Patent office’s open data efforts detailed in new report
April 17, 2015
As the U.S. patent office has been working to boost its open data offerings, a new report offers a look at where the agency currently stands.
David Stegon was a staff reporter for FedScoop and StateScoop from 2011-2014.
Federal agencies will no longer be able to purchase most Apple computing products after the company removed its innovations off the Electronic Product Environmental Assessment Tool registry. Popular products like the iPhone and iPad will still be available.
EPEAT certifies products that have reached a certain environmentally-friendly standard and has been mandatory for almost all electronic product acquisitions in the federal government since 2007.
Federal agencies require that 95 percent of all electronic product acquisitions meet EPEAT standards, unless a standard for a given product doesn’t exist as is the case with smartphones and tablets.
With that said, additions to the registry in coming years could hinder the federal government’s ability to purchase phones and tablets from Apple once standards are created.
“Apple takes a comprehensive approach to measuring our environmental impact and all of our products meet the strictest energy efficiency standards backed by the US government, Energy Star 5.2,” the company said in a statement. “We also lead the industry by reporting each product's greenhouse gas emissions on our website, and Apple products are superior in other important environmental areas not measured by EPEAT, such as removal of toxic materials.”
Launched in 2006, EPEAT was developed in response to growing demand by institutional purchasers for an easy-to-use evaluation tool enabling them to compare electronic products based on environmental performance, in addition to cost and performance considerations.
Creation of EPEAT was guided by electronics manufacturers' expressed need for clear, consistent procurement criteria.
President Bush issued an executive order in January 2007 creating the government mandate.
Apple subsequently pulled all 39 of the products it had registered with EPEAT, the organization’s CEO Robert Frisbee told the Wall Street Journal.
One of Apple’s newest products, the MacBook Pro, with its high-resolution “Retina” screen, he said, would not have been eligible for certification.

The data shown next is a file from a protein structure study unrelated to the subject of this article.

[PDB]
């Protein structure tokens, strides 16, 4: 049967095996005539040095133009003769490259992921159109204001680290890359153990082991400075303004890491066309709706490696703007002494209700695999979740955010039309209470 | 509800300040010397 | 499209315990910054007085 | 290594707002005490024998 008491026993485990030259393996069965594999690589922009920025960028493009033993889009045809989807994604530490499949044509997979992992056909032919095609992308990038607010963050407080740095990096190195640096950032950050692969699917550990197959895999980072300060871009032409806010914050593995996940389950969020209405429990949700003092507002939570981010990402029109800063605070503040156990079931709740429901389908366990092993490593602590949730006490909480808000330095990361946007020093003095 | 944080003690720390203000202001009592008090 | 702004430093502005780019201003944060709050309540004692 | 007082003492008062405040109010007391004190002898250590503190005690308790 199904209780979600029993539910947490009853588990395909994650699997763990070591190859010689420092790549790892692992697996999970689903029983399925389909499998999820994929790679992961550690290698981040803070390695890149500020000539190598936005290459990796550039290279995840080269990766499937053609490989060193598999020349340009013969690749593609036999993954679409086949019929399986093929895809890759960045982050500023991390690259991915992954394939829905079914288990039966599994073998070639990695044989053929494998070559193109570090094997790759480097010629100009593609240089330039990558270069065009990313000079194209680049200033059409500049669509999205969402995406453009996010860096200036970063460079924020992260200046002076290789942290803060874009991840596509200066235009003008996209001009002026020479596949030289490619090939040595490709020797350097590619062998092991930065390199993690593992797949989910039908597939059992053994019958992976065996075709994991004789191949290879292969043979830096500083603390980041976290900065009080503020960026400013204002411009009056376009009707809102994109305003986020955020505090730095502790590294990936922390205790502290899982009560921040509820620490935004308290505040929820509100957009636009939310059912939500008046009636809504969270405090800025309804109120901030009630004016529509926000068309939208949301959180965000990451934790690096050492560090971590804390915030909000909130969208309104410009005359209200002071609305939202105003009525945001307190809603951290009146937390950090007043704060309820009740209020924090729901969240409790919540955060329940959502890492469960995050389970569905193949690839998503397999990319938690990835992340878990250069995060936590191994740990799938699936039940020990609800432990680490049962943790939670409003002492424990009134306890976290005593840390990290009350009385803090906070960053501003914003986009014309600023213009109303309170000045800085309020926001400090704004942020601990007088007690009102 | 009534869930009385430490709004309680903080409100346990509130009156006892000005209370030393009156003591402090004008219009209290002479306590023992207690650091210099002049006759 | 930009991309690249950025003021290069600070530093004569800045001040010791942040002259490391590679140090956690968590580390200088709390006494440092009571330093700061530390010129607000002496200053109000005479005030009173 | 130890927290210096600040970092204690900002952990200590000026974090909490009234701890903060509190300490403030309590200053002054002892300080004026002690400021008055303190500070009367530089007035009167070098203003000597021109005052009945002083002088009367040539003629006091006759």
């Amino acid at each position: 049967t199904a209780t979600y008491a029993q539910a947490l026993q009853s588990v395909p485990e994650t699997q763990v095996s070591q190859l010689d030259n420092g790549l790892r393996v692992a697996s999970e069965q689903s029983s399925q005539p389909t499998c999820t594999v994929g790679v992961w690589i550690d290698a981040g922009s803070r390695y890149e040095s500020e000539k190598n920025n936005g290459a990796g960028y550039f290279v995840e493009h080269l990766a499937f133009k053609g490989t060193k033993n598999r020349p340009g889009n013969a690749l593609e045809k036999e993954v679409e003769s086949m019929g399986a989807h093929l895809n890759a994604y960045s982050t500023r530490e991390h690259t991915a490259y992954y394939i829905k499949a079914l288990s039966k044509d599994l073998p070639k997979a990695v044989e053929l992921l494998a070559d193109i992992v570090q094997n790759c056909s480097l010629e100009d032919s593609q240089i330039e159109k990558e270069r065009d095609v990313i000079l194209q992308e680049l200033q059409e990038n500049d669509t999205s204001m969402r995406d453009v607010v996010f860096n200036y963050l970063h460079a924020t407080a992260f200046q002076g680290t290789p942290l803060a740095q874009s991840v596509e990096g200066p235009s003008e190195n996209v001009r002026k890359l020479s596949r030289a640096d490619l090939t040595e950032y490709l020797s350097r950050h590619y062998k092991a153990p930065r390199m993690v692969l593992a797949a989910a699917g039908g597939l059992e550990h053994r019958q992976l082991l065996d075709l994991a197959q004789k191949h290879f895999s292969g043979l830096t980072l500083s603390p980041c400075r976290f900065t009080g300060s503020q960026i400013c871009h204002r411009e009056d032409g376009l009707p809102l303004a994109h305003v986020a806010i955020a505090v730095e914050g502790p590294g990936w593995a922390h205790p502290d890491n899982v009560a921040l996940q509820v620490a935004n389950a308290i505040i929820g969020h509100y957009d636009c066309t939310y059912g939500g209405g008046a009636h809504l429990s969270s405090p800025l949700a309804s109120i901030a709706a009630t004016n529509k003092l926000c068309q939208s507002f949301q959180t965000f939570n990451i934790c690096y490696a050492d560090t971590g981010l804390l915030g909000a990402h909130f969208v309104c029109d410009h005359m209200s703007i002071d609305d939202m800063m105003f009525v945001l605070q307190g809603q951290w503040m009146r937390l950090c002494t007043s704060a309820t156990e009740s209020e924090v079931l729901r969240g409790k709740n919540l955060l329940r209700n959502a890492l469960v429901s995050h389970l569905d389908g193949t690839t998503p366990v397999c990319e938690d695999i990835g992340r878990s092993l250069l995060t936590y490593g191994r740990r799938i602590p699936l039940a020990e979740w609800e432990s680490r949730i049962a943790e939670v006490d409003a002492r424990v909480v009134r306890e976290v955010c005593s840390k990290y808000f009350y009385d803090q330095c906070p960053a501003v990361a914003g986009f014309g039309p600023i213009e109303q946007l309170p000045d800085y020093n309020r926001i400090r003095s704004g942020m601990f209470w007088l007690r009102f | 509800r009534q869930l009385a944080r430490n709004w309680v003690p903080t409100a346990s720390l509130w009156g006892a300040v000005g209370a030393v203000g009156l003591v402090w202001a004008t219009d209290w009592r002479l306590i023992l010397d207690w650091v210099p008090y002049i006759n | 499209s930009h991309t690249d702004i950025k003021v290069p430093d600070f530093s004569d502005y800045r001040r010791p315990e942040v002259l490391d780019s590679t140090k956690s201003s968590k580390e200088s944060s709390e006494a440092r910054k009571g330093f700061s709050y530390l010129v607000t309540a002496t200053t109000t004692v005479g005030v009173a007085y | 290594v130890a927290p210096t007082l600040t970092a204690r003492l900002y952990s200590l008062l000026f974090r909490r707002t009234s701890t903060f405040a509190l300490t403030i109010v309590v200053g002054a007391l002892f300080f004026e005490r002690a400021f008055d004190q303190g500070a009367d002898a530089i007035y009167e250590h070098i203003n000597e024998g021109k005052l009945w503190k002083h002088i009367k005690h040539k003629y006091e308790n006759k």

The announcement has already had an impact on the state and local market.
The city of San Francisco said on Tuesday that it won’t purchase Apple products because of the announcement.
And, while not a major federal player, Apple has been gaining steam in the federal marketplace in recent years especially with innovations in the mobile market.
The Federal Aviation Administration is testing iPads for use by mechanics and attorneys; the Air Force signed a deal to purchase 18,000 iPads to handle documentation such as flight manuals and navigation charts; and the Department of Veterans Affairs has expanded a pilot program centered around iPads and iPhones.
Statement from EPEAT:
Apple has notified EPEAT that it is withdrawing its products from the EPEAT registry and will no longer be submitting its products to EPEAT for environmental rating.
EPEAT is the leading global environmental rating system for electronic products, connecting purchasers to environmentally preferable choices and benefiting producers who demonstrate environmental responsibility and innovation.
For participating electronics manufacturers, EPEAT is a chance to showcase and validate their greener design initiatives, cleaner production and customer support services. But EPEAT is more than simply a product rating – it is also a community effort by all interested stakeholders to define and maintain best practice in environmental sustainability for electronics.
We regret that Apple will no longer be registering its products in EPEAT. We hope that they will decide to do so again at some point in future.